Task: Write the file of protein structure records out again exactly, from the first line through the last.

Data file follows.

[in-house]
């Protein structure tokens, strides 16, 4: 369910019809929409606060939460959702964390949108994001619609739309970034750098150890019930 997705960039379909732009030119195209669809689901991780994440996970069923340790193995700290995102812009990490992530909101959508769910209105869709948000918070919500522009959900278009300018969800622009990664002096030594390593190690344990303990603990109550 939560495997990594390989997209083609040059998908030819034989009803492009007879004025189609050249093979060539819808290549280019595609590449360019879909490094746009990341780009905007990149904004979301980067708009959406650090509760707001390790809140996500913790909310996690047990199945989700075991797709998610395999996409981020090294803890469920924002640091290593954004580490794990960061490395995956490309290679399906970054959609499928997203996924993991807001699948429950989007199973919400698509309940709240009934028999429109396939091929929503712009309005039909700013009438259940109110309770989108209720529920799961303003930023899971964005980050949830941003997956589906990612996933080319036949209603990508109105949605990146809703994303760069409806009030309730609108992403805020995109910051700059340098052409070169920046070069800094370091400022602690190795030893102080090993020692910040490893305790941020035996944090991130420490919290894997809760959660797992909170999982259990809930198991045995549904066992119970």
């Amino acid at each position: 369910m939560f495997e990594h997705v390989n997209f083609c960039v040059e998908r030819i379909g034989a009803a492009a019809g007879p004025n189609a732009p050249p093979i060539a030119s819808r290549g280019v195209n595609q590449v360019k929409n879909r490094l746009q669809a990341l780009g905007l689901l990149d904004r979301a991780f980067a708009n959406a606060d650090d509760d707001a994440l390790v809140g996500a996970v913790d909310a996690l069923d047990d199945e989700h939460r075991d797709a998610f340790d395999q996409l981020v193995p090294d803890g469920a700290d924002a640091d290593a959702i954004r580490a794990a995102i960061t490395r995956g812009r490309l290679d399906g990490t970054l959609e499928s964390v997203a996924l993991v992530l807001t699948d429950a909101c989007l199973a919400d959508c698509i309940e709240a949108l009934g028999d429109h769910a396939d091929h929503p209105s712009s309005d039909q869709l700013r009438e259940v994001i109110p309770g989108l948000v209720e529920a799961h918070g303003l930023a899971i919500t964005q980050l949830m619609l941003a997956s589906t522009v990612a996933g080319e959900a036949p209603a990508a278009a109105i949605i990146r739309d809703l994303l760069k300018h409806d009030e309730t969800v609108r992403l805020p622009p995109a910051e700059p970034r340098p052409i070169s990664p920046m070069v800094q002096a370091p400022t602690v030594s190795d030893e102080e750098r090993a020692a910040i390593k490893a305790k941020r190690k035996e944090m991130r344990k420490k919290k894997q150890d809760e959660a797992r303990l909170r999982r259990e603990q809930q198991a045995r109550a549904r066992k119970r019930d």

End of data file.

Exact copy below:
[in-house]
């Protein structure tokens, strides 16, 4: 369910019809929409606060939460959702964390949108994001619609739309970034750098150890019930 997705960039379909732009030119195209669809689901991780994440996970069923340790193995700290995102812009990490992530909101959508769910209105869709948000918070919500522009959900278009300018969800622009990664002096030594390593190690344990303990603990109550 939560495997990594390989997209083609040059998908030819034989009803492009007879004025189609050249093979060539819808290549280019595609590449360019879909490094746009990341780009905007990149904004979301980067708009959406650090509760707001390790809140996500913790909310996690047990199945989700075991797709998610395999996409981020090294803890469920924002640091290593954004580490794990960061490395995956490309290679399906970054959609499928997203996924993991807001699948429950989007199973919400698509309940709240009934028999429109396939091929929503712009309005039909700013009438259940109110309770989108209720529920799961303003930023899971964005980050949830941003997956589906990612996933080319036949209603990508109105949605990146809703994303760069409806009030309730609108992403805020995109910051700059340098052409070169920046070069800094370091400022602690190795030893102080090993020692910040490893305790941020035996944090991130420490919290894997809760959660797992909170999982259990809930198991045995549904066992119970």
């Amino acid at each position: 369910m939560f495997e990594h997705v390989n997209f083609c960039v040059e998908r030819i379909g034989a009803a492009a019809g007879p004025n189609a732009p050249p093979i060539a030119s819808r290549g280019v195209n595609q590449v360019k929409n879909r490094l746009q669809a990341l780009g905007l689901l990149d904004r979301a991780f980067a708009n959406a606060d650090d509760d707001a994440l390790v809140g996500a996970v913790d909310a996690l069923d047990d199945e989700h939460r075991d797709a998610f340790d395999q996409l981020v193995p090294d803890g469920a700290d924002a640091d290593a959702i954004r580490a794990a995102i960061t490395r995956g812009r490309l290679d399906g990490t970054l959609e499928s964390v997203a996924l993991v992530l807001t699948d429950a909101c989007l199973a919400d959508c698509i309940e709240a949108l009934g028999d429109h769910a396939d091929h929503p209105s712009s309005d039909q869709l700013r009438e259940v994001i109110p309770g989108l948000v209720e529920a799961h918070g303003l930023a899971i919500t964005q980050l949830m619609l941003a997956s589906t522009v990612a996933g080319e959900a036949p209603a990508a278009a109105i949605i990146r739309d809703l994303l760069k300018h409806d009030e309730t969800v609108r992403l805020p622009p995109a910051e700059p970034r340098p052409i070169s990664p920046m070069v800094q002096a370091p400022t602690v030594s190795d030893e102080e750098r090993a020692a910040i390593k490893a305790k941020r190690k035996e944090m991130r344990k420490k919290k894997q150890d809760e959660a797992r303990l909170r999982r259990e603990q809930q198991a045995r109550a549904r066992k119970r019930d």